In every press conference for the last four months, Redskins quarterback Robert Grififn III has delivered some sort of headline-driving news.
In May, it was news that he had been cleared to run, with a goal of suiting up for Week 1 of the regular season.
In June, it was news that he was cleared to sprint and cut and would like to practice Day 1 of training camp, with a goal of suiting up for Week 1 of the regular season.
In July, it was news that he had been cleared to practice with the team in a limited role, with a goal of suiting up for Week 1 of the regular season.
In August, it was news that he had full clearance to practice, with a very determined goal of suiting up for Week 1 of the regular season.
And then yesterday, it was just a reiteration that he would be ready for Week 1 of the regular season, as he had known since January and had been telling the media since March.
"I feel good. I am confident," he said from the podium at Redskins Park. "Coach [Mike Shanahan] easing me in has helped, and then giving me the extra reps has also helped now. This week's the time to get prepared.
"My eyes are set on Philly and watching this team develop."
Every part of his recovery process has been probed and analyzed, then twisted and rehashed until the next press conference.
The media has delved into every medical angle of the recovery process, then inventing and resolving internal conflict to fill the void. Not only has Robert Griffin III become the most physically scrutinized athlete in the world, but also the most psychoanalyzed.
It is attention that the sophomore quarterback accepts under the miscropscope of success, but that doesn't mean it isn't frustrating for him, his coaches and teammates.
"It sucks, and that's why I had to come out and make that statement [last week]," Griffin III said bluntly. "Do I stop being who I am, stop being honest with you guys and giving you guys ammunition to turn against this team? Or do I just go into a shell and 'Bill Belichick it' all week?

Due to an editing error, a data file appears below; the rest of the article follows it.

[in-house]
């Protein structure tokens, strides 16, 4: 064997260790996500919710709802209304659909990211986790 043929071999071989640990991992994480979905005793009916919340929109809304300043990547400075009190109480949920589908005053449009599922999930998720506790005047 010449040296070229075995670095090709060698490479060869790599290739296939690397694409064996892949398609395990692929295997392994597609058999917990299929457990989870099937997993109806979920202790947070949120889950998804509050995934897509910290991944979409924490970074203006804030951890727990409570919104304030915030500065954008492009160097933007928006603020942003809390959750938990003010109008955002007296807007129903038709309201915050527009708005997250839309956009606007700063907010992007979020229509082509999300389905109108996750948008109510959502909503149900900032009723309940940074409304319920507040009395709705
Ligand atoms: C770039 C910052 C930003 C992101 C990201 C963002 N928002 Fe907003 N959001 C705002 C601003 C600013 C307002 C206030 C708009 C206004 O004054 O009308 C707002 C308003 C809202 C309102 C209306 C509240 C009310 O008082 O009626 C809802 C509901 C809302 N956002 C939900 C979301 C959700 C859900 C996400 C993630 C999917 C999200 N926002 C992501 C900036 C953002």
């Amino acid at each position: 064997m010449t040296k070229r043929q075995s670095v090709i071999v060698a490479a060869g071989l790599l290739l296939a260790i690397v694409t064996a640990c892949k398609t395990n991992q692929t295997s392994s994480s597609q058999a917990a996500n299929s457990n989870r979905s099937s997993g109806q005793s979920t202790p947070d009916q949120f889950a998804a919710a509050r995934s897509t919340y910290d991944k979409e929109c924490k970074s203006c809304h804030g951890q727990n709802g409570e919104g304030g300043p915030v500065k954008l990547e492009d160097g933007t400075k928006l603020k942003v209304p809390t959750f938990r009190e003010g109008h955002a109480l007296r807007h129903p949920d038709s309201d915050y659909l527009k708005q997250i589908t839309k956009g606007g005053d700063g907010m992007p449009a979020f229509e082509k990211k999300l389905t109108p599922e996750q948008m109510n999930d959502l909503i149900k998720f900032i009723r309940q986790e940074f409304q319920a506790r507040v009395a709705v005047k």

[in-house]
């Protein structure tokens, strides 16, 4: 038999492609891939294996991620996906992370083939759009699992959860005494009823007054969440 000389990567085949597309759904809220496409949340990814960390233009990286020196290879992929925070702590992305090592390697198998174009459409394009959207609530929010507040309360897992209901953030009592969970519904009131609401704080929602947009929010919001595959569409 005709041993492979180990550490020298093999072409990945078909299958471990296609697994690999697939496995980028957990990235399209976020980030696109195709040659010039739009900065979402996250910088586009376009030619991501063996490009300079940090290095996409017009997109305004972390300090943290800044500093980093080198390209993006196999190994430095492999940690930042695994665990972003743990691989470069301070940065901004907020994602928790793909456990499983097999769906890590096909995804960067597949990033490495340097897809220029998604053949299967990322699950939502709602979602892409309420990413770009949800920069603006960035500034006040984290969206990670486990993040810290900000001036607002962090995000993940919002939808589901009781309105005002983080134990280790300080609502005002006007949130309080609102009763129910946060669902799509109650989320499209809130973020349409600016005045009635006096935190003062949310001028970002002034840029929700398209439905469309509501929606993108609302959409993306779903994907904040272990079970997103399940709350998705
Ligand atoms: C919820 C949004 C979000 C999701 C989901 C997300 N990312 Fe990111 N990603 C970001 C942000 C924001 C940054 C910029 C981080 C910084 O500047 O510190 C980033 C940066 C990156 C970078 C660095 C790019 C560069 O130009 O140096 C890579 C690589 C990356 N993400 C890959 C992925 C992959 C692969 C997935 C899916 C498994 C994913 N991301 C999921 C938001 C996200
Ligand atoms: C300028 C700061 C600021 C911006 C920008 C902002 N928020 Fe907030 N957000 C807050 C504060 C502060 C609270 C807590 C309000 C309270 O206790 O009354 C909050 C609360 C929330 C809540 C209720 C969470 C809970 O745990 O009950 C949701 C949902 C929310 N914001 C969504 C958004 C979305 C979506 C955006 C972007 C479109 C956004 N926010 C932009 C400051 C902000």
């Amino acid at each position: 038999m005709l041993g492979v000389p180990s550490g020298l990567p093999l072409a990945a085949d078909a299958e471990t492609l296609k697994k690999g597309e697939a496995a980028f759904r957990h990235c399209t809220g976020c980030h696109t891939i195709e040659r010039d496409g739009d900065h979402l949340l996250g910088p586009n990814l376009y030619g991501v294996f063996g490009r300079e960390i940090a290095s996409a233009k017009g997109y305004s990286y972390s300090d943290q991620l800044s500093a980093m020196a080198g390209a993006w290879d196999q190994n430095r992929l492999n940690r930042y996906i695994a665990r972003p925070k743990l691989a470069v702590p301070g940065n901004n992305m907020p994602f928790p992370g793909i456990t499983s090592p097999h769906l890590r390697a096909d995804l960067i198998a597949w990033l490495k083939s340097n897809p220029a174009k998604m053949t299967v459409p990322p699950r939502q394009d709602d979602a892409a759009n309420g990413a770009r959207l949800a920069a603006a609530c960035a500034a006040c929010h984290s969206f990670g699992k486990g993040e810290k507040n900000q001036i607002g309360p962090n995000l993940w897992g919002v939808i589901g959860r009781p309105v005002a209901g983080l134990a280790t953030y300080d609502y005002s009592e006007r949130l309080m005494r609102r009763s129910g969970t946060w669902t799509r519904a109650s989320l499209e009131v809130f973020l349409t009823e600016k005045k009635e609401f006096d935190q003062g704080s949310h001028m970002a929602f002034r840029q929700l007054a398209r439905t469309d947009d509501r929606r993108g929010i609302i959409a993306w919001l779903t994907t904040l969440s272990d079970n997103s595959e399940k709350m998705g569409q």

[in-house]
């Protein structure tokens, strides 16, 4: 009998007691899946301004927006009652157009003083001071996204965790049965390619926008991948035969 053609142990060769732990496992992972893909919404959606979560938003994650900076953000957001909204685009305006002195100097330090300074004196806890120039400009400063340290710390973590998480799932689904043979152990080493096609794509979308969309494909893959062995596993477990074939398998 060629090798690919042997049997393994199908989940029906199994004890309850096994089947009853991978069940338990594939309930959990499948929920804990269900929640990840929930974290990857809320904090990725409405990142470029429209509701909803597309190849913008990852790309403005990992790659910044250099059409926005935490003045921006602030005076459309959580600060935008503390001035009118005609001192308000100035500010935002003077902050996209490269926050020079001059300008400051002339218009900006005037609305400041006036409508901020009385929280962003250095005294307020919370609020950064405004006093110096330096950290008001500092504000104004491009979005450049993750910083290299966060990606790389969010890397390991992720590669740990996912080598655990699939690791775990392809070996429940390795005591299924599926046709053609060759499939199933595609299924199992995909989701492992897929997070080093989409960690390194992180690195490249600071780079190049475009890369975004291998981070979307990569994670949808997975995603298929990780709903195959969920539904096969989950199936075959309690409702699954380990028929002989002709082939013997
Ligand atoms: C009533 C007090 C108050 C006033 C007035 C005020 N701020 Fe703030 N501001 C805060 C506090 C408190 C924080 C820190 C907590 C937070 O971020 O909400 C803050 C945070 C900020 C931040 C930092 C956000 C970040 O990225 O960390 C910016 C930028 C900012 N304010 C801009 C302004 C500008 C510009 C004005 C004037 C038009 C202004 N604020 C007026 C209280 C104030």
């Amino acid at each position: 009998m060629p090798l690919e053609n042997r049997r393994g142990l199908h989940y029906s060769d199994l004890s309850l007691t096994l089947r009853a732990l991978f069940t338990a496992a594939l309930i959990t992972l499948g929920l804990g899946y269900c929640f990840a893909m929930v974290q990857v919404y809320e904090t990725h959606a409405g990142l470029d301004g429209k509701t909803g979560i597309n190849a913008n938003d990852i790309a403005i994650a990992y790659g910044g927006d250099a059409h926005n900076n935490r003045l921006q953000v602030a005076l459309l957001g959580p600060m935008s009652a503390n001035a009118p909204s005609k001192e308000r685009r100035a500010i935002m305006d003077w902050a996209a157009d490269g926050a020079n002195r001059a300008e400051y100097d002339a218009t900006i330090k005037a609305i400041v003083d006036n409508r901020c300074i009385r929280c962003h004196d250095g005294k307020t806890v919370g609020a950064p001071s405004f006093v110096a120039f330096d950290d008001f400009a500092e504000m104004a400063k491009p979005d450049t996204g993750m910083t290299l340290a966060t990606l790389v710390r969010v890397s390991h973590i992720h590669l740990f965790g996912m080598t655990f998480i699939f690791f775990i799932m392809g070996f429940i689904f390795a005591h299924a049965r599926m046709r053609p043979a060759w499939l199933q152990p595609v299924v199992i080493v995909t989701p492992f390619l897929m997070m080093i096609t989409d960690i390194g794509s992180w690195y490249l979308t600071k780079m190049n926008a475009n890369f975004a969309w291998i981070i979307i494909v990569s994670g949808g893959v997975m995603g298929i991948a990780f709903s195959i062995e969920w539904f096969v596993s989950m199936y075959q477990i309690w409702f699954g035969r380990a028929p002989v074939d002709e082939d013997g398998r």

"I'm just going to continue to be who I am. If something like that does happen, you make the statement and make sure everybody gets it cleared. But I don't think I can change who I am, just because people are going to take my words and put them against me."
So Robert Griffin III and his coaches continue to execute the plan put in place by team doctors early in the process. Everyone wants to see him back on the playing field, and the hierarchy for making the final clearance has been established.
"That's Coach [Shanahan] and Doc [Dr. James Andrews]," Griffin III said with a shrug. "I don't have any say in that. My say is what I do on the field, what I've done all offseason.
"The leg looks good, looks strong, movement looks fine. I'm happy about that. I've done everything I can. Like I said, can't say it enough times, this is all I can do and I have to leave it in their hands to go from here."
At this point, he will not be reassessed for clearance until after the fourth preseason game, which eliminates his chances of playing before Week 1.